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Businessman aims to blaze banking trail

Updated: 2012-06-08 09:43
By Yu Ran in Shanghai ( China Daily)

Hoping to help cash-strapped small and medium-sized enterprises in Wenzhou, Zhejiang province, Yang Jiaxing has applied for regulators' permission to launch a private bank.

Yang, 67, who founded the first private shareholding urban credit cooperative in Wenzhou more than a decade ago, is trying to recruit enough SMEs to participate in the project before submitting more detailed plans to the Wenzhou branch of the China Banking Regulatory Commission.

"We're still discussing with potential shareholders of the bank and certain SME-related associations to ensure that we can launch the bank as soon as possible after the draft plan is approved," said Yang.

Under Yang's plan, submitted last week, the bank's capital will be at least 1 billion yuan ($158 million), which will be contributed by local enterprises.

The goal is to ease the burden of SMEs in the city by providing credit at rates below those of bank loans, and "provide more options for SMEs to survive hard times", said Yang.

Wenzhou, a large center of private capital in China, was selected by national authorities for the pilot project at the end of March.

The move followed a wave of debt defaults by local entrepreneurs, some of whom fled the city after State-owned banks suddenly curbed credit to SMEs starting in September.

During the credit crisis, about 100 businessmen in the city were reported to have disappeared, declared bankruptcy or even committed suicide, with related debts exceeding 10 billion yuan.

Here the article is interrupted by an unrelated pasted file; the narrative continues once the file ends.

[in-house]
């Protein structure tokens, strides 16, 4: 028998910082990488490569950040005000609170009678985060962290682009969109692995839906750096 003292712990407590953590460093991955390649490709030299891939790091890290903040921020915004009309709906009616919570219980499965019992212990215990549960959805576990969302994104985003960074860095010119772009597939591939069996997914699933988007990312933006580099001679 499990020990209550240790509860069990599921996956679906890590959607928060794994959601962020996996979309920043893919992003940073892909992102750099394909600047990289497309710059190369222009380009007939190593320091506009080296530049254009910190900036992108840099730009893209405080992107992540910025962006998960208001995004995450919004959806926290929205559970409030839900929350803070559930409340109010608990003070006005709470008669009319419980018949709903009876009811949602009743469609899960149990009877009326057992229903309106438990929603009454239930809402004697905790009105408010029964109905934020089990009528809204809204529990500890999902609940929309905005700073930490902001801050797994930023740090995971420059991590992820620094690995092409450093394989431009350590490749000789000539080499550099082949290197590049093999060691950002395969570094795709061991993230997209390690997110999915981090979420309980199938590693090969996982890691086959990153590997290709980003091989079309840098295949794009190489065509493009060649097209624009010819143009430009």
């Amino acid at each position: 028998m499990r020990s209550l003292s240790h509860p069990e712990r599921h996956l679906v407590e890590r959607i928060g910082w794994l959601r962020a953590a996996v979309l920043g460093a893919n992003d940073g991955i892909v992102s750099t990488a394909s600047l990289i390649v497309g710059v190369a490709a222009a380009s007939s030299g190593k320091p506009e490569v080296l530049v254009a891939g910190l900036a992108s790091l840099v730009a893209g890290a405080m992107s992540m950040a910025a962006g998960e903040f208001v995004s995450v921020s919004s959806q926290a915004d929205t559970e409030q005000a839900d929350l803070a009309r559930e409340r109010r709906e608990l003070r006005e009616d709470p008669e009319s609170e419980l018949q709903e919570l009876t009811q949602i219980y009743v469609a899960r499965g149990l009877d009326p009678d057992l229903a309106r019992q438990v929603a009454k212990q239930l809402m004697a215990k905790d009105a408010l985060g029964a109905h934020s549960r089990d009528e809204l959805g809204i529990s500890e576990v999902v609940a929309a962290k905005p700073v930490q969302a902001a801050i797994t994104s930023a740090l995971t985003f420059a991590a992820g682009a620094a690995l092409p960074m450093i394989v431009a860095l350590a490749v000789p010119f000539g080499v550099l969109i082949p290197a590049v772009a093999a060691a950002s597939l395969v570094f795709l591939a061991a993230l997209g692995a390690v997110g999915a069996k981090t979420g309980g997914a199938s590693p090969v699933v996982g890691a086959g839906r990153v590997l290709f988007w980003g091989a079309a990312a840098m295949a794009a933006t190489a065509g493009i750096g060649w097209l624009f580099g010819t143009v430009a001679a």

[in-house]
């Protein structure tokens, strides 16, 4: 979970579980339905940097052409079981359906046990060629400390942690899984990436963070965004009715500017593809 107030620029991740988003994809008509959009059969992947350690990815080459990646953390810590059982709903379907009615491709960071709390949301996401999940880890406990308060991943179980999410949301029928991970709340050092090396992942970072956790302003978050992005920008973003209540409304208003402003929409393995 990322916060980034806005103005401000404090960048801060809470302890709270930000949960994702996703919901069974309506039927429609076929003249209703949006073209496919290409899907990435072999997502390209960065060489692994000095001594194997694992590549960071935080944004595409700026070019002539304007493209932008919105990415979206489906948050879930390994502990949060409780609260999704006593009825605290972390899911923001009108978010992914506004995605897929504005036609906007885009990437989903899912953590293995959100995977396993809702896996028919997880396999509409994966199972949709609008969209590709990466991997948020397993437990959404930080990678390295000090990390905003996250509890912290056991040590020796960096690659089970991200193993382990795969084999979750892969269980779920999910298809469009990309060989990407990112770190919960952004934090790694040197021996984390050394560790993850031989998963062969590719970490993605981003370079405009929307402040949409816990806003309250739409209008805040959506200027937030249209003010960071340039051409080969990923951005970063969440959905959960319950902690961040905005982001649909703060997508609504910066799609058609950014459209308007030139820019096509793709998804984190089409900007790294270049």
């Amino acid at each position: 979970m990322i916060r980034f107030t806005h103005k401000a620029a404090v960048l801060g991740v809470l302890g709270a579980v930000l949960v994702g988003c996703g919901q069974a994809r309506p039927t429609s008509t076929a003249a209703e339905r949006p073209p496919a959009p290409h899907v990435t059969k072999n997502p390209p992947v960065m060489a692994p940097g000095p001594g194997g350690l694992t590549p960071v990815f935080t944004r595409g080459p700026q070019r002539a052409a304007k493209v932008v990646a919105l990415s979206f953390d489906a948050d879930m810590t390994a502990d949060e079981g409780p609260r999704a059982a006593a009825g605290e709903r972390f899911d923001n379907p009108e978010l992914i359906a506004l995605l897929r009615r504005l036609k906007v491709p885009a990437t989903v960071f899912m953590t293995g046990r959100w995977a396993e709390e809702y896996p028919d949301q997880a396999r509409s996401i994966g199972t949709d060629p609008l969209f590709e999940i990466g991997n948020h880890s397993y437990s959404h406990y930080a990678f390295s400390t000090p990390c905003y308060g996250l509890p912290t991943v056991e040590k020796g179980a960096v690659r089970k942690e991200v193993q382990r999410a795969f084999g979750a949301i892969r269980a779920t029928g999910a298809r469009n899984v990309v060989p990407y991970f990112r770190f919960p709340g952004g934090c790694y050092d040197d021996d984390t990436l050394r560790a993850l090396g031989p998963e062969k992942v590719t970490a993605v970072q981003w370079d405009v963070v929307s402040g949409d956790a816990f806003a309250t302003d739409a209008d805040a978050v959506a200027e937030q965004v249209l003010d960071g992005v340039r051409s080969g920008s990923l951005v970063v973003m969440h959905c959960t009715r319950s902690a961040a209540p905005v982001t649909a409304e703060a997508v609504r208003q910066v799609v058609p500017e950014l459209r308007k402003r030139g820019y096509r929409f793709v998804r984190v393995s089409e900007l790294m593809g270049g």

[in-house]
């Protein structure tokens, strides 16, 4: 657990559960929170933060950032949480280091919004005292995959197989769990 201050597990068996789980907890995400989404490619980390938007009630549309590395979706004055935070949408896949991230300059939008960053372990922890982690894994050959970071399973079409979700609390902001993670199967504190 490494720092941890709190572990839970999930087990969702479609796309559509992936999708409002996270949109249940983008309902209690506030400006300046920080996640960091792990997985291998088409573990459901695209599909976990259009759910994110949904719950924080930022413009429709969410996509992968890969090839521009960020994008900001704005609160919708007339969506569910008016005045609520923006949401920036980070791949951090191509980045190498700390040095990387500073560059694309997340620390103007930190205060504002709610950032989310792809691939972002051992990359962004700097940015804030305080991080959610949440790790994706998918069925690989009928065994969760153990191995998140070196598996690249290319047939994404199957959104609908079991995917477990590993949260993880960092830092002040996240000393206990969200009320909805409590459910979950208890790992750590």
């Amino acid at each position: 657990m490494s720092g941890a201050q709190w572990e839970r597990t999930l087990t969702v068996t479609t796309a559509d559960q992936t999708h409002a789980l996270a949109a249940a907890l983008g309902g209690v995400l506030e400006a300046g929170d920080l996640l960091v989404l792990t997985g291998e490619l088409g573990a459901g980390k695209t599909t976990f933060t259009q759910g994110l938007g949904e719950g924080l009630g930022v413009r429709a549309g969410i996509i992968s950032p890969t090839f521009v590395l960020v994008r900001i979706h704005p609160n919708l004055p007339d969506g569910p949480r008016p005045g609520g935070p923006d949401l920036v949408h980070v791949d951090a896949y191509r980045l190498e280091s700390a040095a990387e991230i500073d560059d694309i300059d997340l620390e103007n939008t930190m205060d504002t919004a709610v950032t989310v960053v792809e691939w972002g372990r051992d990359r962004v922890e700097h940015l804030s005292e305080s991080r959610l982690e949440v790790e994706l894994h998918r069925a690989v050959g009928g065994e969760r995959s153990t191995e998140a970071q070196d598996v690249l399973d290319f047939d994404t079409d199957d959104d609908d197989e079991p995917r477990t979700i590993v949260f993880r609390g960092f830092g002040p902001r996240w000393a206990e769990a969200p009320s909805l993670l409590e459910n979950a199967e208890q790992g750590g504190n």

Under a 12-point plan, Wenzhou is to develop privately owned financial services, establish village banks and rural financial agencies and encourage State-owned banks to lend to smaller businesses.

Setting up a clearinghouse for private lending is another major task.

Businessman aims to blaze banking trail


Businessman aims to blaze banking trail

Businessman aims to blaze banking trail

"We want to follow the model of a village bank, which is permitted under the Wenzhou pilot project, to launch a private bank in the city that will provide lower-interest loans to SMEs," said Yang.

This isn't the first time that Wenzhou entrepreneurs have sought to run a private bank.

Several enterprises in Wenzhou submitted proposals to launch private banks in 2001, 2006 and 2010, received no response from the authorities.

"Hopefully, Yang's plan will be accepted during the pilot project period," said Zhou Dewen, chairman of the Wenzhou Small and Medium-sized Enterprises Development Association.

Zhou added that although it is difficult to launch and run a private bank, the plan will open a new route for SMEs to get financial services.

Zhou has encouraged SMEs in the association to participate in the project.

"The main problem is that it's too expensive to borrow for SMEs. The launch of a private bank will lower interest rates to reboot the real economy," said Zheng Chen'ai, the president of Zhejiang Aobenni Garment (Group) Co Ltd and the chairman of the Wenzhou Chamber of Clothing Commerce.

Zheng added that he is very interested in the project and would like to get involved.

For SME owners, this all comes as welcome news.

"The launch of a private bank will enable us to receive direct financial support, which will get us out of this miserable situation as soon as possible," said Zhang Rui, the owner of Wenzhou Chuangsi Optical Spectacles Co Ltd.